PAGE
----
Apple Relaxes Water Damage Policy on iPods

Dennis Faas's picture

Apple appears to have loosened a policy that previously exempted iPods from warranty cover if they showed signs of water damage. But it's unclear if the change will apply to more expensive devices.

iPod Hardware Contains Liquid Sensors

Although it's a clearly-stated part of Apple's user guides and conditions of sale that the company disclaims any responsibility for damage caused by liquid, most people do not realize that doesn't simply apply to cases where the damage is very visible.

Instead, all the company's portable devices have a tiny liquid contact indicator: in the iPod it's at the bottom of the headphone port -- which is one of the few places where liquid can get inside.

The sensor can only be seen with a magnifying glass that has a light attached, and will have changed color from white or silver to red or pink if the indicator has come into contact with liquid. It's set up so that it can't be triggered by issues such as anything other than extreme levels of humidity.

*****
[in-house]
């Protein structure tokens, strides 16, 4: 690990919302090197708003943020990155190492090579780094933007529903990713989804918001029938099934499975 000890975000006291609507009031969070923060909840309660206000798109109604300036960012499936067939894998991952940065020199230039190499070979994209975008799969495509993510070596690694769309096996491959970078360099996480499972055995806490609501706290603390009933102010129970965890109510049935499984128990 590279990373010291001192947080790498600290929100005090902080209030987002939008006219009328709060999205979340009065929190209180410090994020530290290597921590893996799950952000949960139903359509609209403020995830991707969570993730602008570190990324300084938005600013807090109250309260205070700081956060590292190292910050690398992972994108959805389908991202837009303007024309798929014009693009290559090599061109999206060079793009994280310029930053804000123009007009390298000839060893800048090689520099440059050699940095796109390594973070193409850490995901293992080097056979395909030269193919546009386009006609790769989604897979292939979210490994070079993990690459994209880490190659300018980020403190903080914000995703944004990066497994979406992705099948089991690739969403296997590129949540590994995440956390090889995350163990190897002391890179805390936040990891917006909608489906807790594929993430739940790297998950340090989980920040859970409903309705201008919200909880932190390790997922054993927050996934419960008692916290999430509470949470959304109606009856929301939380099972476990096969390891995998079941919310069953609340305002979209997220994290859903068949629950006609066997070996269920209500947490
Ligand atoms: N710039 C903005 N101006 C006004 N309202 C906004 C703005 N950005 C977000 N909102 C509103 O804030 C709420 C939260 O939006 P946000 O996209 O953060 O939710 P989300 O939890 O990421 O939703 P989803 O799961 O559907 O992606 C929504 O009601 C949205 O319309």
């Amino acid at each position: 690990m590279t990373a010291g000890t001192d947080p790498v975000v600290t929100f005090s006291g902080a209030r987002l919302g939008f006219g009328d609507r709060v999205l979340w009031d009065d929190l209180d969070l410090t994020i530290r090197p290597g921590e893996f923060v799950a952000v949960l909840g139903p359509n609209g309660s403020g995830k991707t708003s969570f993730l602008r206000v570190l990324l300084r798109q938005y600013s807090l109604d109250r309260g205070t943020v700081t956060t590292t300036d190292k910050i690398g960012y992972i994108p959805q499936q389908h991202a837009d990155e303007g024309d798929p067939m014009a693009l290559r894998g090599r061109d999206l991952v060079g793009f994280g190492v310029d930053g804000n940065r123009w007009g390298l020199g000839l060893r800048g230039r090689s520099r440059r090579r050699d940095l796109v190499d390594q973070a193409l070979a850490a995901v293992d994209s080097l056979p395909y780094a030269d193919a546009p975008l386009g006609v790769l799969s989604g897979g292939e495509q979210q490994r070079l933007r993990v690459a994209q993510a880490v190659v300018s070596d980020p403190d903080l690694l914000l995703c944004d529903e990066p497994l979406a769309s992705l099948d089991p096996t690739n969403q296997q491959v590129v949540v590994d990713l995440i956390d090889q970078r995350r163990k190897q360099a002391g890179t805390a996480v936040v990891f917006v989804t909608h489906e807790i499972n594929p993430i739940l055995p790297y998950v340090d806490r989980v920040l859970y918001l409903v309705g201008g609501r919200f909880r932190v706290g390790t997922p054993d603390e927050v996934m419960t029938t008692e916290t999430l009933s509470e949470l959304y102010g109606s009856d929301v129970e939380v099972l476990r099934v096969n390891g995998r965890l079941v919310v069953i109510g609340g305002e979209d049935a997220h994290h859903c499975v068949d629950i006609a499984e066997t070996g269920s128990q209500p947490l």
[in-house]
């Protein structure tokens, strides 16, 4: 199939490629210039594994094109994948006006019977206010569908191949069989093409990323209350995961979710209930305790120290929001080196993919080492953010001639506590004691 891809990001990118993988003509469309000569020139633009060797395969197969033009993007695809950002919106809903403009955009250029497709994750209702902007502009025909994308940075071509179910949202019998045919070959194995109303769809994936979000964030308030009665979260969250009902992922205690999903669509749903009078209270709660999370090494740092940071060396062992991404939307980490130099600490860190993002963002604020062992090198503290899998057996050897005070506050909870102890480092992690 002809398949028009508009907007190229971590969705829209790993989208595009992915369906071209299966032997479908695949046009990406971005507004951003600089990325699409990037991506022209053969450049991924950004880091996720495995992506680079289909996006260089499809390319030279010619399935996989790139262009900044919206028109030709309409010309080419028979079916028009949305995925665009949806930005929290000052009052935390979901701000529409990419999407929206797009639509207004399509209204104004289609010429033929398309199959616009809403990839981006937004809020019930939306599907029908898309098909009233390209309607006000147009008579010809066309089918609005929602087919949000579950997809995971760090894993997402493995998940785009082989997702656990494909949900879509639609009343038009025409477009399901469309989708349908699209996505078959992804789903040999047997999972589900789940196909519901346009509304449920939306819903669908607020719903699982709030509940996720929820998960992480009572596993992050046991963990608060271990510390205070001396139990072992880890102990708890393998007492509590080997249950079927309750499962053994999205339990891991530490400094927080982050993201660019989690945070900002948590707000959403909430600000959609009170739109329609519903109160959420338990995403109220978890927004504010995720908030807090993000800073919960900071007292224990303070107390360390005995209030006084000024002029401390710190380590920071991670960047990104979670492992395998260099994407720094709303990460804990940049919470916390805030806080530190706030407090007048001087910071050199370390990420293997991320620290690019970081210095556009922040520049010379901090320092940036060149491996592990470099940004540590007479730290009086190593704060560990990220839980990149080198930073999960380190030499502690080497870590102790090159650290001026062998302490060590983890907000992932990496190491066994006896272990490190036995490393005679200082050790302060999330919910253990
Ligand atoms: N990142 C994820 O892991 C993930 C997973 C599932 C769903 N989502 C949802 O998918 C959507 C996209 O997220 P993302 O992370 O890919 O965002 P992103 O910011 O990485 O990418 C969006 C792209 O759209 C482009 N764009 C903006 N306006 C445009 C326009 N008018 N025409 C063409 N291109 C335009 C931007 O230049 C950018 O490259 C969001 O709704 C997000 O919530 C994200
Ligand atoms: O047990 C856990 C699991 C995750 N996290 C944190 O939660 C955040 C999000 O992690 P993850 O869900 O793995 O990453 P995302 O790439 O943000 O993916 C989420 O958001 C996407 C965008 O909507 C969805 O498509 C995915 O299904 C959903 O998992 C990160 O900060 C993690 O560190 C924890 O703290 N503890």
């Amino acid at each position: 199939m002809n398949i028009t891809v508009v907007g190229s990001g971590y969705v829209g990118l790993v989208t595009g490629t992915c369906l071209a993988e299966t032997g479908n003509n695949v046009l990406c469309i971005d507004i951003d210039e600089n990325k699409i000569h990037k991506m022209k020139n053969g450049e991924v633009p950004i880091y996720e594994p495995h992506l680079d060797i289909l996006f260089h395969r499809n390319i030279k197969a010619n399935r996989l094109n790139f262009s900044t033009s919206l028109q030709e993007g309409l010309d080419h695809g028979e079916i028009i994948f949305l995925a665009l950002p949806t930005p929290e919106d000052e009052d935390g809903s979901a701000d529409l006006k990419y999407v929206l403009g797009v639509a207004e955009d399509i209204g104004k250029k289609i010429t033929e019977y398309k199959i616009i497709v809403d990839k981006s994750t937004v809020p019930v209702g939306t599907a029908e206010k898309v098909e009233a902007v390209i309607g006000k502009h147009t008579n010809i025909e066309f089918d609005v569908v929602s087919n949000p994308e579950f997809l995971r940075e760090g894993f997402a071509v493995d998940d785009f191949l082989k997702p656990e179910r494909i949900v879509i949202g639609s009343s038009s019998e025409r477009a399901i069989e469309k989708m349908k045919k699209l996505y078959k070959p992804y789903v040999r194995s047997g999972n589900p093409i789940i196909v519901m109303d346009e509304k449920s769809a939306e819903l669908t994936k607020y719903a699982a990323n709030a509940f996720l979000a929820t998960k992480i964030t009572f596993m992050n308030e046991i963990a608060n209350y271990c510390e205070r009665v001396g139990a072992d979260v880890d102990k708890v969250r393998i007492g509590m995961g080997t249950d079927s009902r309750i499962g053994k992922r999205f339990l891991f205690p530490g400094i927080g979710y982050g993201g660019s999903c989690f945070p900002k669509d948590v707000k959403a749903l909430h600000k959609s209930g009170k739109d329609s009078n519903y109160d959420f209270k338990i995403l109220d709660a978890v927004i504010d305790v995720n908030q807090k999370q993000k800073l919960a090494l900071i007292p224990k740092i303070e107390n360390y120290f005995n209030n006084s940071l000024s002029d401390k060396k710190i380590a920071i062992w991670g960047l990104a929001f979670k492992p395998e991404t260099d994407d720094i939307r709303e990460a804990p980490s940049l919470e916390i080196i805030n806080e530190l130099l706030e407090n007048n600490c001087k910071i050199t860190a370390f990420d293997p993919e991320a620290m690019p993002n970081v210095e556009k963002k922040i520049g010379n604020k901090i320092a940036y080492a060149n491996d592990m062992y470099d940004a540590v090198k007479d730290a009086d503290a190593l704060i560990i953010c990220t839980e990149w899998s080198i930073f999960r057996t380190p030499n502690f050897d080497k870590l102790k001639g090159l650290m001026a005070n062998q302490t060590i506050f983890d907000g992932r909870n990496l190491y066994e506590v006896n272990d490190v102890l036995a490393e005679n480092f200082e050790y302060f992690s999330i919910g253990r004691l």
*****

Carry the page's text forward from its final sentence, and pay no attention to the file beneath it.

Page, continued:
Sensor Reliability Questioned In Court

Until now, Apple staff have been told to refuse to carry out repairs under warranty if the indicator has been triggered. Instead, the customer must pay a fee for an out-of-warranty service.

That led to at least one lawsuit, filed last April, that appears to be ongoing. It was filed by a San Francisco woman who claimed there isn't enough evidence the indicators offer conclusive proof either that the device came into contact with liquid, or that this caused the damage that the company refused to repair under warranty. (Source:

Now, a repair document for Apple staff has been uncovered that appears to show a change of policy. It states that if either the customer admits an iPod was in contact with liquid at or shortly before the point it broke, or if the water damage is clearly visible, the warranty repair should be refused as usual.

Extended Warranty Service for Water-Damaged Units

However, it also notes that "If a customer disputes whether an iPod... has been damaged by liquid contact and there are no external signs of damage from corrosion, then the iPod may still be eligible for warranty service." (Source:

It's not clear if the apparent change is a response to the lawsuit, or if it could be cited as evidence in that case. Another point yet to be established is whether the new policy applies to the iPad, iPhone or MacBooks, which is likely to be more contentious given the high cost of these products.

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